A boat had just left the town moorings and a lady on a small boat kindly moved along to allow us to moor there. Hungerford is an extremely busy place traffic wise and it all goes via the bridge and one main high street. Anyway we set off to explore the town and half way up on the left we found this fabulous Antique Shop with all kinds of interesting things beautifully presented. Wooden ladders are a rarity today, my family were carpenters and turned the rungs on a lathe to make their own ladders. They were much heavier to manoeuvre than the Aluminium ones too.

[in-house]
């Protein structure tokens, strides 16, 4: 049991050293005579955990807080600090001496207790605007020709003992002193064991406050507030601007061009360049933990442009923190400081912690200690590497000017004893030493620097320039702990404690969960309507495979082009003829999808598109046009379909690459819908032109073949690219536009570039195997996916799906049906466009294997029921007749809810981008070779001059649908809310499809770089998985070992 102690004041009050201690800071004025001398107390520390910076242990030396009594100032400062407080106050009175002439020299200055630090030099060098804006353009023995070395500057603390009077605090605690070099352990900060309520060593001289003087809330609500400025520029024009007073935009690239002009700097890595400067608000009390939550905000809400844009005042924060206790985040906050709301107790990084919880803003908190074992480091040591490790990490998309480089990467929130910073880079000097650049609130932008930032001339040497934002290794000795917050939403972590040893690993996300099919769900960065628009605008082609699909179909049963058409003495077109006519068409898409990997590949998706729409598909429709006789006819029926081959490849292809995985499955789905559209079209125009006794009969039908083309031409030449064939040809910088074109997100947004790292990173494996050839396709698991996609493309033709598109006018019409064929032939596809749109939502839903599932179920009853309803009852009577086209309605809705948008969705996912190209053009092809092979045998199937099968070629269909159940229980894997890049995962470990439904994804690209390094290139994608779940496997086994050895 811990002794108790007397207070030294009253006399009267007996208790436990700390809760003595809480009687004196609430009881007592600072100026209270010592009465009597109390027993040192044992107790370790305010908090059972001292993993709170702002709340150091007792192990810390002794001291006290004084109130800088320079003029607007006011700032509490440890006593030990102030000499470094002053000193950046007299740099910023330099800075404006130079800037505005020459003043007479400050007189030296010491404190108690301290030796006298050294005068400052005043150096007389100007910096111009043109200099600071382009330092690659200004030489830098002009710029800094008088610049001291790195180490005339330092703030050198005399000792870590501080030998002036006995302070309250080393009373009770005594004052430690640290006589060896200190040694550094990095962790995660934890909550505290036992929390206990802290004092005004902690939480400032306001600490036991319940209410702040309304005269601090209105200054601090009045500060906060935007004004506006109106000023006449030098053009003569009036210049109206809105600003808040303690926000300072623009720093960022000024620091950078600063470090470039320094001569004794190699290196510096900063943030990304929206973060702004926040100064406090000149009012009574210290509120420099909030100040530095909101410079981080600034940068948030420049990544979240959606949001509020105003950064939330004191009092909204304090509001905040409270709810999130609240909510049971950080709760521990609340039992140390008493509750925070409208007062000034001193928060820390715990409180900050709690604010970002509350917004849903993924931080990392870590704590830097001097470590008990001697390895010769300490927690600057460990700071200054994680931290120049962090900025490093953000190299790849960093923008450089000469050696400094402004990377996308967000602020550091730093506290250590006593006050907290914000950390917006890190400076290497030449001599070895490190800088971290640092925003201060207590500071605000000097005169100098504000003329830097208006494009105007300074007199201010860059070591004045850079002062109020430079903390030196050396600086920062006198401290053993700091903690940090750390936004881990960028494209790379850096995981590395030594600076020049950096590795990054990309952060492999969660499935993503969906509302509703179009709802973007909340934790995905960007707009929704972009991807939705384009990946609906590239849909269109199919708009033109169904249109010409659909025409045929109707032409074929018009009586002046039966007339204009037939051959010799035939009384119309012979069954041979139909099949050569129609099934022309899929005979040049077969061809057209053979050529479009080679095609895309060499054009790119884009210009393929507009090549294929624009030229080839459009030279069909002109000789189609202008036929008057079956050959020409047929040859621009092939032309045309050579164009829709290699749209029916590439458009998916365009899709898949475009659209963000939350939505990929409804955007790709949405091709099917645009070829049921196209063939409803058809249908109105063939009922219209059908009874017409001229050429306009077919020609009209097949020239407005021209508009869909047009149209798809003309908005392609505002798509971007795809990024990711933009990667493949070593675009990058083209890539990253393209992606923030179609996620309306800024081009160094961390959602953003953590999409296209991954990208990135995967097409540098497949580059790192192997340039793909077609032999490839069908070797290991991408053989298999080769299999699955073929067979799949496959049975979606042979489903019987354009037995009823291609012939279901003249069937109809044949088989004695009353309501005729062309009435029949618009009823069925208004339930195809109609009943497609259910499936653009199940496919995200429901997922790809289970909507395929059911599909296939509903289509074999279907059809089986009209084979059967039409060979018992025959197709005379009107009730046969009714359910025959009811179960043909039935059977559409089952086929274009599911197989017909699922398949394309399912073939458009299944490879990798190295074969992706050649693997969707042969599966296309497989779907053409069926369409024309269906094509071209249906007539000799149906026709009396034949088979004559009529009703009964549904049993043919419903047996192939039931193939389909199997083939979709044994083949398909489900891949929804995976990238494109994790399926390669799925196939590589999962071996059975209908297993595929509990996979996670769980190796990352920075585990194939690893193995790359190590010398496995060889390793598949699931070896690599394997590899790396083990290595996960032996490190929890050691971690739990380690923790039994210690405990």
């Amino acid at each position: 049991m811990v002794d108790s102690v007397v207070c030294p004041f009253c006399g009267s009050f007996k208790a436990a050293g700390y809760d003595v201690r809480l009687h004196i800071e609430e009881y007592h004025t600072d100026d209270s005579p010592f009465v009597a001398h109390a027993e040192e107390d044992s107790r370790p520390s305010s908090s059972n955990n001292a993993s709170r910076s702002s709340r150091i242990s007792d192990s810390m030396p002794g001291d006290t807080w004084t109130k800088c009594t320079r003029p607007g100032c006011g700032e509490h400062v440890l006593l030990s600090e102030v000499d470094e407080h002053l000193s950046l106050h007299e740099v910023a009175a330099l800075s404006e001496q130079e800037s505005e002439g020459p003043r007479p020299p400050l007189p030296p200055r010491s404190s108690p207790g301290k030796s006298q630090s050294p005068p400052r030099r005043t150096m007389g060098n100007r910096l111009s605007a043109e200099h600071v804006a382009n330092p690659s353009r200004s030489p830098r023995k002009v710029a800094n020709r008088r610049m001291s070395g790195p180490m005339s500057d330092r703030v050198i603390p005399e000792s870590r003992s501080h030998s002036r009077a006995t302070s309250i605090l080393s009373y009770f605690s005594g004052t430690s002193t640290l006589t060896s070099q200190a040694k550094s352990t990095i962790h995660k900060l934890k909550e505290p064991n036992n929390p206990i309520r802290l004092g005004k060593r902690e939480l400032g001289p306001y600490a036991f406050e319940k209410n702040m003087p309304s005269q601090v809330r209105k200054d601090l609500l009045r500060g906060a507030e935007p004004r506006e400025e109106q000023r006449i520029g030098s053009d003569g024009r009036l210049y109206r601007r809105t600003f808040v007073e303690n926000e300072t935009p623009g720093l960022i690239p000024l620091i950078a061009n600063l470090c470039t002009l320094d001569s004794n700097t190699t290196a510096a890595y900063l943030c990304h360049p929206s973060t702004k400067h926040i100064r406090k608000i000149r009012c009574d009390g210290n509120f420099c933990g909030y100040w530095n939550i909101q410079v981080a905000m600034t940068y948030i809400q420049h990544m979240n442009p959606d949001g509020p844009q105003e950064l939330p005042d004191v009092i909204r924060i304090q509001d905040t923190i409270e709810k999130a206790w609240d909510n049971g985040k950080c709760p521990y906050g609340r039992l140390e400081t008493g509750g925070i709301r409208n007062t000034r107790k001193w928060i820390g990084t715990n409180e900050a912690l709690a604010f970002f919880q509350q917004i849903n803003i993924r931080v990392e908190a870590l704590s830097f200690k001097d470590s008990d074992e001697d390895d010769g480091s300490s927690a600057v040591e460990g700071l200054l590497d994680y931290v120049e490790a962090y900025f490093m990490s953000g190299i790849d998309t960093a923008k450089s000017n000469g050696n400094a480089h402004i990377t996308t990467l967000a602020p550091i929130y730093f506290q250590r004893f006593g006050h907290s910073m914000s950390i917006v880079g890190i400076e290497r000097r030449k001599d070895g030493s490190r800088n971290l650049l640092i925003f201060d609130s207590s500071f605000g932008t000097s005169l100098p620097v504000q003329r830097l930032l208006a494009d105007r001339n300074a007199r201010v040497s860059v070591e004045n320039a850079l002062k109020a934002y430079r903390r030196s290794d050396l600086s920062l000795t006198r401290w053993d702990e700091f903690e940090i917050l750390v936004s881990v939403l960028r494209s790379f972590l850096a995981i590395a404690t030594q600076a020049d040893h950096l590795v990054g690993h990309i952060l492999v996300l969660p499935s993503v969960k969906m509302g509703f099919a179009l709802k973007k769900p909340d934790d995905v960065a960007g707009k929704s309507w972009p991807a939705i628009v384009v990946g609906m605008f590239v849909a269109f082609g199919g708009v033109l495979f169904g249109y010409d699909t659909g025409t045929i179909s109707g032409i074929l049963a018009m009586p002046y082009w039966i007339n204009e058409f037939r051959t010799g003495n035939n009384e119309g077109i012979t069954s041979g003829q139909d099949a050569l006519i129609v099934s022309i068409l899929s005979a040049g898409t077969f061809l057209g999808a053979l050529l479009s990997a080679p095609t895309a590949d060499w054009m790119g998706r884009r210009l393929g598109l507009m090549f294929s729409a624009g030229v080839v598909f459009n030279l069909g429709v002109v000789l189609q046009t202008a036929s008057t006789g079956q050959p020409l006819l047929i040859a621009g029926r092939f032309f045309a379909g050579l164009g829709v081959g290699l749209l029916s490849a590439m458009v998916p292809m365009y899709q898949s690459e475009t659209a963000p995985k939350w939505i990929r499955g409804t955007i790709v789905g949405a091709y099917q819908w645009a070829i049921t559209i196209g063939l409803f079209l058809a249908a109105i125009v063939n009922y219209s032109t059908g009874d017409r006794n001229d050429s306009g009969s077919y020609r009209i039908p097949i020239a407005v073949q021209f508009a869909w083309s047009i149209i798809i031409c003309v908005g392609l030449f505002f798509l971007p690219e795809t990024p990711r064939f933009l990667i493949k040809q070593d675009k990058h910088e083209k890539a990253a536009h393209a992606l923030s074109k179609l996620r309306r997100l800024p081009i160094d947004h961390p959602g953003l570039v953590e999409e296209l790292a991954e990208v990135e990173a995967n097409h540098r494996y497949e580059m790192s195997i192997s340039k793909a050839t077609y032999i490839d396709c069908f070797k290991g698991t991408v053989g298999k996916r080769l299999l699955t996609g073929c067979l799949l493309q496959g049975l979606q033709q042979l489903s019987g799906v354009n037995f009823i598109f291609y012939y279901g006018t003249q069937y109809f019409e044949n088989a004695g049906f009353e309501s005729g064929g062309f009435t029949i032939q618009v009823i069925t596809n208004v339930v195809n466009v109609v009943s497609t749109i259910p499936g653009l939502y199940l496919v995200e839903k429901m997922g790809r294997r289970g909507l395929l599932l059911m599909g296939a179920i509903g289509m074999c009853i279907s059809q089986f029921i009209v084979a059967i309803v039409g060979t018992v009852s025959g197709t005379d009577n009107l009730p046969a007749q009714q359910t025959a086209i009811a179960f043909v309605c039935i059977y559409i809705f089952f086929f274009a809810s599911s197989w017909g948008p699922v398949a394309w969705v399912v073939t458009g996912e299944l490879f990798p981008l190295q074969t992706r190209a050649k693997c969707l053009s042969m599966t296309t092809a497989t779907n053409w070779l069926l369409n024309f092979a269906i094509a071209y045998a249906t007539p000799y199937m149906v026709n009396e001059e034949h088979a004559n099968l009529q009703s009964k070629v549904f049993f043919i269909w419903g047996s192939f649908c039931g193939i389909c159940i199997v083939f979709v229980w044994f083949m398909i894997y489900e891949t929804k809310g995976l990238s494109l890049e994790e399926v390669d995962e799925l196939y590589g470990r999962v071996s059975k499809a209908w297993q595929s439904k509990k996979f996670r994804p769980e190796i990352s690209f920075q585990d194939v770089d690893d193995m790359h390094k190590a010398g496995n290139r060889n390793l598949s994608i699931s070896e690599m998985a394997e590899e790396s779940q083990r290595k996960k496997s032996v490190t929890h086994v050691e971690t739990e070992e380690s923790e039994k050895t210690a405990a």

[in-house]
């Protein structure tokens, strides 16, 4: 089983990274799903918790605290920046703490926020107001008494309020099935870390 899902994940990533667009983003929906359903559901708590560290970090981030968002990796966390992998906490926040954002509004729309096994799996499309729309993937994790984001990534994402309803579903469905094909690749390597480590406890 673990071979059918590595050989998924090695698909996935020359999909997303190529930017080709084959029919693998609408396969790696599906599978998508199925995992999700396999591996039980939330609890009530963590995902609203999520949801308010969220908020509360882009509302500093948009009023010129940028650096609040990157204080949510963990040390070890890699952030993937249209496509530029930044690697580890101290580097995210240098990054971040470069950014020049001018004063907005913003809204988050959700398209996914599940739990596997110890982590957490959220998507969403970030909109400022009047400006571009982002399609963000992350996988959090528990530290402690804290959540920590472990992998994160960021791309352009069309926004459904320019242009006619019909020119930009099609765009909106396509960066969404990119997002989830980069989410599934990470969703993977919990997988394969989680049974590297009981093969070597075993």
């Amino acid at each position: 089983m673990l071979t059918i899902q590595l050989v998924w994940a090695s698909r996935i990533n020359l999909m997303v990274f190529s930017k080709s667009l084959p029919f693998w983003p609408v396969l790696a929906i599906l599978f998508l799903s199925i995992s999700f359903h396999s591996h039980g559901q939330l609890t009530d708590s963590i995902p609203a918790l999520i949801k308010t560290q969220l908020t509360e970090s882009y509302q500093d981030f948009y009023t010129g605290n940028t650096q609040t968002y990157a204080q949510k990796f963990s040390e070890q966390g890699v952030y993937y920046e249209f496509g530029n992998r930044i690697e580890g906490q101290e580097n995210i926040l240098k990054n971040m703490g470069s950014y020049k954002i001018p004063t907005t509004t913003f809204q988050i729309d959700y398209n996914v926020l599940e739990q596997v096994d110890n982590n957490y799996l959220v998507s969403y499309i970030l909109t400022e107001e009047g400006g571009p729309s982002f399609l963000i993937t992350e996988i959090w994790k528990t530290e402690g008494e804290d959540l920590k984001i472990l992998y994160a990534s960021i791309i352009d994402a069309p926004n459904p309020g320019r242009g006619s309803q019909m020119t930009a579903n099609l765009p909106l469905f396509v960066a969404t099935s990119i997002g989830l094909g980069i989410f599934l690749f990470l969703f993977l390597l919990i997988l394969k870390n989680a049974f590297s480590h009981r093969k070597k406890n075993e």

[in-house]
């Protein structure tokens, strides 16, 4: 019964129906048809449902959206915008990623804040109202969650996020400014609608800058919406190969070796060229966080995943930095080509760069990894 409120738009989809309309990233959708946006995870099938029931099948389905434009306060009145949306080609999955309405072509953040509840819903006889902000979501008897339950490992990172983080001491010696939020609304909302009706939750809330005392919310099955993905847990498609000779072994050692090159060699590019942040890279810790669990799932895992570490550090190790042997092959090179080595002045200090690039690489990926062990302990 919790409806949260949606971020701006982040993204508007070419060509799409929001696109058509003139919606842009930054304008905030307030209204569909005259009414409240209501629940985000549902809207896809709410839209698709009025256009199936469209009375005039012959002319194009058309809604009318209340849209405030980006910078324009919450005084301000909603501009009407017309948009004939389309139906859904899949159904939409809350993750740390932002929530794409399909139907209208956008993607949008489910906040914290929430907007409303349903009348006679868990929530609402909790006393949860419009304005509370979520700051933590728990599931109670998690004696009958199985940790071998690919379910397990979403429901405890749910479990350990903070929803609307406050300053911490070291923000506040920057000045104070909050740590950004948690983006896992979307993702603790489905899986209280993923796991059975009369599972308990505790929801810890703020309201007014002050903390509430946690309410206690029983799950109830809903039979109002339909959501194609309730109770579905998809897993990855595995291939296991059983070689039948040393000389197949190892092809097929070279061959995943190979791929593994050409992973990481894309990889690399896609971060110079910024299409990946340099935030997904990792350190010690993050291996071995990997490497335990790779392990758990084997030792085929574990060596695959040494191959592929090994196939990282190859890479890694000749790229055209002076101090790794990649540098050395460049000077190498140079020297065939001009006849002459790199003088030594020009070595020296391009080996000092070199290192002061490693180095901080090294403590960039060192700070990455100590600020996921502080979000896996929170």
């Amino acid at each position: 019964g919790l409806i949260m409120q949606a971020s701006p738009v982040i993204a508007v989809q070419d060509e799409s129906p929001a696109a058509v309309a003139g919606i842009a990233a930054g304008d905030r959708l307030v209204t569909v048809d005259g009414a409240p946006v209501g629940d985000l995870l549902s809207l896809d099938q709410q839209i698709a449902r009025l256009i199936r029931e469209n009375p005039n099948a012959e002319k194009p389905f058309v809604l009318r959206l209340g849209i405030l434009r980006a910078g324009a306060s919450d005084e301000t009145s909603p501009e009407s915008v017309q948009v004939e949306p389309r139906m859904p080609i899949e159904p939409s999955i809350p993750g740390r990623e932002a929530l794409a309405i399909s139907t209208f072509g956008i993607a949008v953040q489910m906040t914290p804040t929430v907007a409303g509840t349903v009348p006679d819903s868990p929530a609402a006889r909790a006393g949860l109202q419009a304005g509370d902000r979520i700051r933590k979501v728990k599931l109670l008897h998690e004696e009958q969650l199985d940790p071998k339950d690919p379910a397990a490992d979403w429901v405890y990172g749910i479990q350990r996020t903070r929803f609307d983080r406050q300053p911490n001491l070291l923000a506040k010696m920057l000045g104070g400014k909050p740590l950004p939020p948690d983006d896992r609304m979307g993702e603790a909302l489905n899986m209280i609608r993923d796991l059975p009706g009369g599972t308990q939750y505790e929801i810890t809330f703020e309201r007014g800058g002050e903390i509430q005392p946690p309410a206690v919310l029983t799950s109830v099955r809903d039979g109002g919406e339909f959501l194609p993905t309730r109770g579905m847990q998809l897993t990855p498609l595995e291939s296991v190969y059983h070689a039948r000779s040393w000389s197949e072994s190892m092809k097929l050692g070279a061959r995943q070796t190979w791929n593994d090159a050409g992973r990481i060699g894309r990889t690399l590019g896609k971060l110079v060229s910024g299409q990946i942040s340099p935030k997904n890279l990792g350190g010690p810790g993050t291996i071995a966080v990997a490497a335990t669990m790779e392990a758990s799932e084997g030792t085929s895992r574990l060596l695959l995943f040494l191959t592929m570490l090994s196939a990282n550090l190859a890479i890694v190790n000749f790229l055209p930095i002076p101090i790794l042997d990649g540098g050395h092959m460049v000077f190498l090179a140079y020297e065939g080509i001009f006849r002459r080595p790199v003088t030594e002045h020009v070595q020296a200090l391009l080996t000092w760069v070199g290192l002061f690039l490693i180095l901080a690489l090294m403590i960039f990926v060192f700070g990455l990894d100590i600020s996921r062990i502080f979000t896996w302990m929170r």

On the opposite side of the street was a narrow alleyway with an upstairs overhang. It opened out into a cobbled yard where 400 horses would have been fed, watered and rested overnight from their days travel. At the same time their riders also rested in the Greyhound Inn lifting a tankard or two before bedtime. All this was back in the time of ‘Good Queen Bess’.
The railway crosses the man street about half way up on a splendid green bridge with gold lettering ‘GWR 1862’ There was a Tesco and a Co-op for those boaters who were in need of supplies. We could sometimes hear the town clock striking from down on our mooring by an old Granary.